const deleteProducts = async (id: string) => {
    try {
      await removeProducts(id);
      message.success('success');
      actionRef.current?.reload();
    } catch (error) {
      message.error('fail');
    }
  };

  const columns = [
    {
      title: 'Name',
      dataIndex: 'name',
    },
    {
      title: 'Actions',
      render: (text, record) => {
        return (
          <Popconfirm title="Delete?" onConfirm={() => onDelete(record.id)}>
            <Button>Delete</Button>
          </Popconfirm>
        );
      },
    },
  ];

  return (
    <ProTable<{ name: string }>
      headerTitle="Query Table"
      actionRef={actionRef}
      rowKey="name"
      request={(params, sorter, filter) => queryProductList({ ...params, sorter, filter })}
      columns={columns}
    />
  );
};

ProTable provides preset logic to handle loading, pagination and search forms, which can greatly reduce the amount of code, click here Quick Start.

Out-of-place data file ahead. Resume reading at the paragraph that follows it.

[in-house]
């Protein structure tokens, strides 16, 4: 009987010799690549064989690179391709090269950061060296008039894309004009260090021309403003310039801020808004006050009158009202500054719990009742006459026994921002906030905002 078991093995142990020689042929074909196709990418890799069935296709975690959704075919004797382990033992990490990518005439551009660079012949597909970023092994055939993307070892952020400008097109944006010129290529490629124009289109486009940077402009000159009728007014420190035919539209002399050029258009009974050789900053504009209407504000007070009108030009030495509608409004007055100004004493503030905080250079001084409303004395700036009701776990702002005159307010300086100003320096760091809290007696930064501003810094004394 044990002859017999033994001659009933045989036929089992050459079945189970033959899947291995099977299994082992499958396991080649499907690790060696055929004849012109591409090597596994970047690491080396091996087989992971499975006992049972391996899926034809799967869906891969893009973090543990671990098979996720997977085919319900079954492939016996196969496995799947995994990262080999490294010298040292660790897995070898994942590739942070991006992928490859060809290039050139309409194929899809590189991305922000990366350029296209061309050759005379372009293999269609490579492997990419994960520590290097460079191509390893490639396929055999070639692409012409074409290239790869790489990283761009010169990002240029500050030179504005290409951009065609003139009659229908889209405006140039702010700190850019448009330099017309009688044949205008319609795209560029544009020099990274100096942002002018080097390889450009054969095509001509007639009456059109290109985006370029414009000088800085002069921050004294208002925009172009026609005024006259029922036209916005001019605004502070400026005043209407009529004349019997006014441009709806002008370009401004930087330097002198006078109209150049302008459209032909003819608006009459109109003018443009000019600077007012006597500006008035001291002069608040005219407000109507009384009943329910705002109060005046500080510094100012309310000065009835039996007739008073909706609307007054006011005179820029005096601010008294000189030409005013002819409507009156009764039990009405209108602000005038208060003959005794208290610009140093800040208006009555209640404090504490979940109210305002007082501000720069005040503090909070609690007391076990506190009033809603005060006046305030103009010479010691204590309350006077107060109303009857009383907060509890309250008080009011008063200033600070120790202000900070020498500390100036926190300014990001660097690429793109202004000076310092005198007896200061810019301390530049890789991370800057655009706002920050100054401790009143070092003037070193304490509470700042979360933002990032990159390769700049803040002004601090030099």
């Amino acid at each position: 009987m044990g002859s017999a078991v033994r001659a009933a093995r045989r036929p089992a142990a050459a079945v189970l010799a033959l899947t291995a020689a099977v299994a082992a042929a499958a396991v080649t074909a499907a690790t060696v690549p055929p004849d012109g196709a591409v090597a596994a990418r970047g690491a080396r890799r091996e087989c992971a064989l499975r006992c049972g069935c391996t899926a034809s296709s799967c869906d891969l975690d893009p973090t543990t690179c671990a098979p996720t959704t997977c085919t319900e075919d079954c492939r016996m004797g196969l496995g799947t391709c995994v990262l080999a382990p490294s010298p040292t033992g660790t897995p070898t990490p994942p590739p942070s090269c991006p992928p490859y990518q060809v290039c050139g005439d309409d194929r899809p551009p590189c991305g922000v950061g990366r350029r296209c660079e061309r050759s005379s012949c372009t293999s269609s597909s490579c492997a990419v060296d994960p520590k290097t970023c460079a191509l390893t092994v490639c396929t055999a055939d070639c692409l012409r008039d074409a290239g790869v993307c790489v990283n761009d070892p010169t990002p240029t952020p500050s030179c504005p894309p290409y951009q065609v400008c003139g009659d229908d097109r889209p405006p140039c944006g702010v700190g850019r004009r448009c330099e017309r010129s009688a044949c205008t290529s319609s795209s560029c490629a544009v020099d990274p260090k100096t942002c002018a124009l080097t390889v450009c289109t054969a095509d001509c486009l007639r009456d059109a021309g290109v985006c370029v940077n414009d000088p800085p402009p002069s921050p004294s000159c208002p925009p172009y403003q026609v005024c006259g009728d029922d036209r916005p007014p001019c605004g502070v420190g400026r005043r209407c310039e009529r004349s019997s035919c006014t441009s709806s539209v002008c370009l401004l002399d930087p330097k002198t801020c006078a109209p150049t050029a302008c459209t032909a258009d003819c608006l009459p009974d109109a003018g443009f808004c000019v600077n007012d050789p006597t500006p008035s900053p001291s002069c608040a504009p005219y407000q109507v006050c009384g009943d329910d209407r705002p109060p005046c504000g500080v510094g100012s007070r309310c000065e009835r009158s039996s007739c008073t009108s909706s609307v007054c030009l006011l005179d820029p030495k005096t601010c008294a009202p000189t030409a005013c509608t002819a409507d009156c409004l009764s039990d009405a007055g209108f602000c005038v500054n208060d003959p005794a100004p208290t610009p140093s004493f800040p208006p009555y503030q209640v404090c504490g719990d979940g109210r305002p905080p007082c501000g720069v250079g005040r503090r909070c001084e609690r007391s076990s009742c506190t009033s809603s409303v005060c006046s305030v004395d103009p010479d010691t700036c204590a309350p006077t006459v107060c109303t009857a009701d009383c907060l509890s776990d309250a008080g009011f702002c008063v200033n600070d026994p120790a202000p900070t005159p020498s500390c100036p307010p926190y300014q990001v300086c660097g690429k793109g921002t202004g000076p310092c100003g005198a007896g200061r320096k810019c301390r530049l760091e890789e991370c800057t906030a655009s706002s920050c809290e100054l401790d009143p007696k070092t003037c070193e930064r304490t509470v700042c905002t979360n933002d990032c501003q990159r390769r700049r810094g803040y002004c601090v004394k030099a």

Build#

Now that we've written our application and verified that it works in development, it's time to get it ready for deployment to our users. To do so, execute the following command:

$ yarn build

The build command packages up all of the assets that make up your application —— JavaScript, templates, CSS, web fonts, images, and more. Then you can find these files in the dist/ directory.

What's Next#

We have completed a simple application, but you may still have lots of questions, such as:

  • How to handle onError globally and locally?

  • How to handle routes?

  • How to mock data?

  • How to deploy?

  • ant so on...

You can: